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Reviews for ‘Maria,’ ‘The Meanest Man in Texas’ and more

Reviews for ‘Maria,’ ‘The Meanest Man in Texas’ and more
Cristine Reyes in the movie “Maria.” (Netflix)

‘Maria’

Drenched in rather noticeable, digitally created blood splashes, the simply titled “Maria,” from Filipino director Pedring A. Lopez, serves grisly tropes of vengeance in an adept but generic package.

Formerly known as Lily during her years slicing throats for the Black Rose criminal organization, the titular Maria (Cristine Reyes) renounced her deviant past as an assassin seven years ago, morphing into an everyday wife and mother. Now, as expected with action sagas following the persecuted deserter recipe, unsettled quarrels have resurfaced.

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Early on, the mention of a popular political candidate grounding his campaign on “fake news” suggests the writers were attempting to imbue greater substance into their trite formula. It’s disheartening, however, to witness those minimal touches of personality be devoured by conventional feuds among thinly constructed characters.

In the aftermath of a massacre, Maria’s demand for retribution rises as the film’s sole priority, disregarding most opportunities for moral nuance or insight into her psyche. Think last year’s “Peppermint” minus the racist undercurrents. Nevertheless, Reyes impressively harnesses the physicality and stoic demeanor of the heartbroken killer. One never doubts she’s a highly trained, fear-instilling combatant.

Aside from the aforementioned CG spatter, Lopez and crew produced a sleekly photographed venture. American viewers may still find amusement in watching this type of movie from another part of the world, even if every beat is blatantly foreseeable. Short on cultural specificity or distinctive attributes, “Maria” is utterly universal in the most discouraging manner.

— Carlos Aguilar

‘Maria’

In Filipino and English with English subtitles

Not rated

Running time: 1 hour, 29 minutes

Playing: Available on Netflix

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‘The Meanest Man in Texas'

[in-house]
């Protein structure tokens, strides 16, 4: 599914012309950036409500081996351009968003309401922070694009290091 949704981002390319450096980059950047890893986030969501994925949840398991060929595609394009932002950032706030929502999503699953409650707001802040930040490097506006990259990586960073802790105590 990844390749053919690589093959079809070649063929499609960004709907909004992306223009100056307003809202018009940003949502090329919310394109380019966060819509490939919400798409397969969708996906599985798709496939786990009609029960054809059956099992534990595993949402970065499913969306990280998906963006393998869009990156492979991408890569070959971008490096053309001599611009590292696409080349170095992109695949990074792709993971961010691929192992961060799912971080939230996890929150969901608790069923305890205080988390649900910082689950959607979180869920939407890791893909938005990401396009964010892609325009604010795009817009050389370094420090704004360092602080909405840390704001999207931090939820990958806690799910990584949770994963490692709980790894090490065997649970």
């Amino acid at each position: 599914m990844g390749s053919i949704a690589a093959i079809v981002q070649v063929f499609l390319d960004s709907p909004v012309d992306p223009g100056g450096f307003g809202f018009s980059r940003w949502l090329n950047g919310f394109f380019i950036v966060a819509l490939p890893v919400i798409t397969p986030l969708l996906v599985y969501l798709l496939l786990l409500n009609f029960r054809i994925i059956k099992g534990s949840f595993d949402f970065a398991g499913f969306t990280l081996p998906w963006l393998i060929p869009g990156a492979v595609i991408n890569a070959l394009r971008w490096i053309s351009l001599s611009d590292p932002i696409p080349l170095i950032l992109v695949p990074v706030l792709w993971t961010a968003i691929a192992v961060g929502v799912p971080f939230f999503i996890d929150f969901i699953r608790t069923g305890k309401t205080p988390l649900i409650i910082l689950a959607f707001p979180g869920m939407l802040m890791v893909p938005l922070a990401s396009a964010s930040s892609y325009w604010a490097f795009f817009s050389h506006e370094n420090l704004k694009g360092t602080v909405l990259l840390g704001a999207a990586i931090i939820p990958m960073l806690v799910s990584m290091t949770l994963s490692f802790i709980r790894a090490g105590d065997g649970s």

Mateus Ward in the movie “The Meanest Man in Texas.”
Mateus Ward in the movie “The Meanest Man in Texas.” (Ammo Content)

Uninspired even in how it communicates its religious intentions, Justin Ward’s “The Meanest Man in Texas” doesn’t warrant much hyperbole in favor or against it. At best, it’s an amateurish effort with ill-judged ambitions that surpass both the skill level involved and its budget. At worst, it’s an incoherent collection of brutishly crafted and edited scenes.

Taking its title from Don Umphrey’s novel about real-life offender Clyde Thompson — who in 1928 became notorious as the “Kick Killer” after taking the fall for a gruesome double murder — it suffers from a lackluster screenplay that crams a decades-long process into a TV movie format, jumping through time with little concern for clarity.

Somehow Thompson, played by the director’s son Mateus Ward, never visibly ages despite surviving death row, adding life sentences to his name, and enduring barbaric corporeal pain. Physically, there is no transformation to back up the timeline, plus the graceless structure renders his path to redemption unearned on an emotional level.

Commendably, amid the second-hand dialogue that plagues his role, Mateus gives a palatable turn — which functions to his advantage when paired with seasoned thespian Jamie McShane (as the arrogant Captain Colt). Legions of inconsequential supporting characters fill the flatly lighted environments while being so underdeveloped it makes no sense to decipher who’s who. Showing up in the final third, love interest Julia (Alexandra Bard) adds another awkward performance.